Mortality Rates Higher Among Weekend Hospital Admission
The risk of mortality was 19% greater for weekend admissions vs weekday admissions.
Hospital inpatients admitted during weekends may have a higher mortality rate compared with inpatients admitted during the weekdays, according to a study published in the Journal of Hospital Medicine.
Lynn A Pauls, MD, BS, from the University of Pennsylvania, and colleagues performed a systematic review to examine the mortality rate for hospital inpatients admitted during the weekend (weekend death) compared with the mortality rate for those admitted during the work week (weekday death). The researchers performed a literature search of databases from January 1966 to April 2013 of studies that provided mortality data on weekends (including holidays) vs weekdays and included patients admitted during the weekend.
The primary outcome was all-cause weekend vs weekday mortality with subgroup analysis by personnel staffing levels, rates and times to procedures rates and delays, or illness severity. A total of 97 studies (51,114,109 patients) met inclusion criteria. When classifying the total number of patients across all articles, the investigators found that 76% were classified as weekday patients and 24% were weekend patients.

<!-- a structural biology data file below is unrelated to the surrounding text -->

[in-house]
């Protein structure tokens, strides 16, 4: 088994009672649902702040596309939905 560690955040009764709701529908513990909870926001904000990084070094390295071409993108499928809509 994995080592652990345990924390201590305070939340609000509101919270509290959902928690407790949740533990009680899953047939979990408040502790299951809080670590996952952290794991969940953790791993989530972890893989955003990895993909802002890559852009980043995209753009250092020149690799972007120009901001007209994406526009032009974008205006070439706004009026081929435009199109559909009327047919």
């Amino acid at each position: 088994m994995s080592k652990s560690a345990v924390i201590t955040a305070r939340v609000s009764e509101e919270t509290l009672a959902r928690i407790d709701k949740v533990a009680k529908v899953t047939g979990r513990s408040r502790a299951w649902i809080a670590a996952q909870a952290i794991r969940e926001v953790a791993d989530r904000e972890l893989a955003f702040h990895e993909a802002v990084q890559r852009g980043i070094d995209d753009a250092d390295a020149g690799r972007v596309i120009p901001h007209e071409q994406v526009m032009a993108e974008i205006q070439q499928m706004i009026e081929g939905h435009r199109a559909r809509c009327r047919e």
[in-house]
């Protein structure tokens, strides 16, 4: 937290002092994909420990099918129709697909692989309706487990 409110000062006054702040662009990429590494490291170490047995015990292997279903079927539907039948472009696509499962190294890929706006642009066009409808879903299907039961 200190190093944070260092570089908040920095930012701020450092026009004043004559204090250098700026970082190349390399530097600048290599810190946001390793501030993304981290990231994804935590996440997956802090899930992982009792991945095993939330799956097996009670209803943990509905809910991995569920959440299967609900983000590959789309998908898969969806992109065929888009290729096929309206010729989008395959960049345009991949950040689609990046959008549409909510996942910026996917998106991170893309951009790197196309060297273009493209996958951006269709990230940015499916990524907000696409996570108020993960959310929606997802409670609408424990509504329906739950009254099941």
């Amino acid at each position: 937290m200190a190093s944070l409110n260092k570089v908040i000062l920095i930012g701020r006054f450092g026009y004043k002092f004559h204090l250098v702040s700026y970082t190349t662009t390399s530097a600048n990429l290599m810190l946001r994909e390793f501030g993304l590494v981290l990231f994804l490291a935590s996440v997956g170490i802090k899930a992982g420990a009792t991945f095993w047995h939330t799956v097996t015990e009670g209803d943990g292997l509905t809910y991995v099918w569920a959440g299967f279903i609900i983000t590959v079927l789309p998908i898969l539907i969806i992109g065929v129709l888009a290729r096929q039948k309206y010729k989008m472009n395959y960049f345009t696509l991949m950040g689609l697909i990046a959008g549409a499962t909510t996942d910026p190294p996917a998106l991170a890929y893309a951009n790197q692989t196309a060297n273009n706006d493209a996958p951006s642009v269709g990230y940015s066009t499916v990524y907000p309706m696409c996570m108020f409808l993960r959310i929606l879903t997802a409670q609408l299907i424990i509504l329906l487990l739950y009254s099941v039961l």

Among 12,279,385 weekend patients, 522,801 weekend deaths (4.26%) occurred, and among 39,834,724 weekday patients, 1,440,685 weekday deaths (3.62%) occurred.
Patients admitted on the weekends had a significantly higher overall mortality compared with those during the weekday. The risk of mortality was 19% greater for weekend admissions vs weekday admissions (relative risk [RR], 1.19). Patients admitted on the weekends consistently had higher mortality than those admitted during the week, regardless of the levels of weekend/weekday differences in staffing, procedure rates and delays, and illness severity.
“Our meta-analysis suggests that hospital inpatients admitted during the weekend have a significantly increased mortality compared with those admitted on weekday,” the authors stated. “While none of our subgroup analyses showed strong evidence on effect modification, the interpretation of these results is hampered by the relatively small number of studies.”
Pauls LA, Johnson-Paben R, McGready J, et al. The weekend effect in hospitalized patients: a meta-analysis. J Hosp Med. 2017;12:760-766.